Saturday, 10 September 2016

Travel - Leamington Spa

I always do a ‘Travel’ post on Sunday but as I’ve got a busy Sunday coming up, I thought I might as well post this now instead of waiting another whole week.


Headed towards the Midlands last weekend, Leamington Spa to be precise. It’s a direct train ride from Bournemouth, just under 3 hours. The weather wasn’t very good; it was raining when I got there but at least it was still warm. Thanks to the weather, headed for cover. Checked out the church, which was hosting a historical exhibition ... 














Then walked to the museum/library/information centre/café. The building used to be the Royal Pump Rooms. The Museum is to the right of this main building ...


In the Museum, next to the exhibit room, is the Hammam or Turkish bath, which had been part of the Royal Pump Rooms, restored after being closed for many years.






The view outside the Museum, and the path leading to a riverside walk ...







I’ve refrained from doing my usual write-up; there isn’t much about it from a historical perspective. I did like the town, it’s small-ish, compact and pretty, and parts of it reminded me of Bath. The whole place had a very nice feeling, from walking around the town to spending time in the gardens. I didn’t realise that the hotel – The Regent Hotel – had had its fair share of famous guests. Officially opened in August 1819, it had its most famous visitor in 1830 when, aged 11, Princess Victoria stayed overnight with her father.

The photos are a mix of some taken during the day and in the evening when the rain let up. It was a very pleasant walk from the hotel to the gardens and back again ...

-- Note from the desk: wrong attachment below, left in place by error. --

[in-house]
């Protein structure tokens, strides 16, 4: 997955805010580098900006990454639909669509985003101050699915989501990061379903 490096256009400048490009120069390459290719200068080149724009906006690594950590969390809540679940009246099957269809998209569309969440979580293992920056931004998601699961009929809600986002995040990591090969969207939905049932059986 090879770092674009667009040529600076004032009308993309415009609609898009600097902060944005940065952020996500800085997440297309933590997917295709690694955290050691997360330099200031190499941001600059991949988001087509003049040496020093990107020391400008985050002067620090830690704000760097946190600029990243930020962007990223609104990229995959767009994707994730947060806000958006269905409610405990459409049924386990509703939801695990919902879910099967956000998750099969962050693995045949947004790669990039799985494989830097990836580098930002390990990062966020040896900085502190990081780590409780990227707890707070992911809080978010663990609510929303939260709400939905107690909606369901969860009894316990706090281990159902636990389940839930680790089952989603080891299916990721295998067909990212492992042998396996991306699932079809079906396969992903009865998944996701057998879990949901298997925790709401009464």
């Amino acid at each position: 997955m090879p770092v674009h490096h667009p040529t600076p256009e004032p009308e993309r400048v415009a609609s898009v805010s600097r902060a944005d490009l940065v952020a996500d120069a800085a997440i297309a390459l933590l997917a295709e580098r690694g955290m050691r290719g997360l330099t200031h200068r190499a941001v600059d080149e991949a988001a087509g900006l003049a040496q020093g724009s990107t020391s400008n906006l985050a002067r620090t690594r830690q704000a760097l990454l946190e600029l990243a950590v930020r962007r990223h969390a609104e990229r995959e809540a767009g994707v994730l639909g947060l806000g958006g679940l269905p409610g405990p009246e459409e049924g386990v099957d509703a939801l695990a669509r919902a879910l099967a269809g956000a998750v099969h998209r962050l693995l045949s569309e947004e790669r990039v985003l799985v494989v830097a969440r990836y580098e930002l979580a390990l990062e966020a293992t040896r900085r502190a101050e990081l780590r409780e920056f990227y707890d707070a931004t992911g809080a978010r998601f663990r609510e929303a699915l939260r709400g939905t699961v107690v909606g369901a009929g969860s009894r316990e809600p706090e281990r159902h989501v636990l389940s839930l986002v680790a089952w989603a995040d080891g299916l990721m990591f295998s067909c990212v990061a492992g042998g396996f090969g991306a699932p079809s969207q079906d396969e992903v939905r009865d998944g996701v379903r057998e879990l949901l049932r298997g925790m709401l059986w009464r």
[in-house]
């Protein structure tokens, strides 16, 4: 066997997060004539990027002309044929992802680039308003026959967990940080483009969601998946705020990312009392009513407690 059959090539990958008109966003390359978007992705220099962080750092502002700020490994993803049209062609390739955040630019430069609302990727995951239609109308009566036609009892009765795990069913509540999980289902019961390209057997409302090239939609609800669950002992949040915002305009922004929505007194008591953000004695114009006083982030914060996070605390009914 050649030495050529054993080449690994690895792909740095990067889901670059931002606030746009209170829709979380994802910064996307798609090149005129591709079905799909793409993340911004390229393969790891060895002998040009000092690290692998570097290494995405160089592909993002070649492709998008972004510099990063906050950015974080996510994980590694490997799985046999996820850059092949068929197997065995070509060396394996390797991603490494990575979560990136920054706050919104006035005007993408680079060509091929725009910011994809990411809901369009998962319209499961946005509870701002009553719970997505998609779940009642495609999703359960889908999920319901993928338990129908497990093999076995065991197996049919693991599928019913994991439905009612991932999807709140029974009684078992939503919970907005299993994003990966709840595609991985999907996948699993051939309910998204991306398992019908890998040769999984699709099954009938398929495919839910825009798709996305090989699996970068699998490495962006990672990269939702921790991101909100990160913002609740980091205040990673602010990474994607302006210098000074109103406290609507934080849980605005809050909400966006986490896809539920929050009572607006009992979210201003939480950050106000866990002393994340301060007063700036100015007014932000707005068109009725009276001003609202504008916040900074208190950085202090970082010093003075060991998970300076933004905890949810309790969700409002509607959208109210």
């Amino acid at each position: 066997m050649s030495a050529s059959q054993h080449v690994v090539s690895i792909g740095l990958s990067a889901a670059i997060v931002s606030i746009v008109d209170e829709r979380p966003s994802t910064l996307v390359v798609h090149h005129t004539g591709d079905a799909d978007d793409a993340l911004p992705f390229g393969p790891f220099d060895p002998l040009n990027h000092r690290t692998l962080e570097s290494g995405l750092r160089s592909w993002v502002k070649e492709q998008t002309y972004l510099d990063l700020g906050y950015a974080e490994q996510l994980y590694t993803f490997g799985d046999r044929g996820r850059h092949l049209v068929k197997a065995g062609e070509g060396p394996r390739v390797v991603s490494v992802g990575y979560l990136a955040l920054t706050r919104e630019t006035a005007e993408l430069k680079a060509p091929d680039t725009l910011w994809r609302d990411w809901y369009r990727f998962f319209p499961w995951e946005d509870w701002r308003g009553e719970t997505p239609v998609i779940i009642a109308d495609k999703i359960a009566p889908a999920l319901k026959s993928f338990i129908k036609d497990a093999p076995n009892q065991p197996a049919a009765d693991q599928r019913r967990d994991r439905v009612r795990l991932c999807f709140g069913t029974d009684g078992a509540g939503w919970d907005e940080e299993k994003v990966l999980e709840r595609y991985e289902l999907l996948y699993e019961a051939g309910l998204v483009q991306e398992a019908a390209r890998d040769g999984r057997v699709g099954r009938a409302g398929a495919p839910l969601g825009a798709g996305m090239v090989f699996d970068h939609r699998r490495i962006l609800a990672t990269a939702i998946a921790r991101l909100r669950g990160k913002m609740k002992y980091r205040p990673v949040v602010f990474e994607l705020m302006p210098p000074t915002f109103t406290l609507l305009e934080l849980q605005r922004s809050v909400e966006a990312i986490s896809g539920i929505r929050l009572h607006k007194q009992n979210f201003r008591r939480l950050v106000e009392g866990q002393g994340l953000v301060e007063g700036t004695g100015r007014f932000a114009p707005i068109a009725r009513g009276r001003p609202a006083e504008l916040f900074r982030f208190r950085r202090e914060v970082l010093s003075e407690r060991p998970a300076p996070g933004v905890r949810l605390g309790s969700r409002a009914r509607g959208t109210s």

The hotel is the cream building at the extreme left of the picture ...







Refers to the base of the Queen Victoria statue:



A famous circus man and elephant trainer, Sam Lockhart, kept 3 of his Ceylonese elephants - 'The 3 Graces' - at Leamington Spa ...




One thing that struck me about Leamington Spa – the number of restaurants! Every road seemed to have at least one; a couple seemed to be filled with nothing but eateries!









Entrance and interior of the hotel ...










Again, as in in Arundel, I was most taken with the gardens. The Jephson Gardens are named after Dr. Henry Jephson who had built houses for the town’s poor and had also helped promote the healing properties of the town’s spa waters.













This Temple contains a very large marble statue of Dr Jephson ...













 Walking back to the hotel ...


Looking across the green to the museum building with the church behind it ...


The next morning, had a light breakfast at the most delightful tea room next door to the hotel, called Rosie’s – everything was vintage; none of the crockery matched and I loved the whole experience!












Decided to spend more time in Jephson Gardens, which is the largest public garden I’ve been in and it is gorgeous. I was struck by the copious number of benches! Usually, you’re lucky if you find one. There are fountains, a glasshouse, tea rooms, a clock tower and so much green! Not to mention the river. Just the sort of place to spend a lazy Sunday with a book and a coffee …




Inside the glasshouse...










This is called 'pink powder puff'! Never heard of it but I like it.





Back out again ...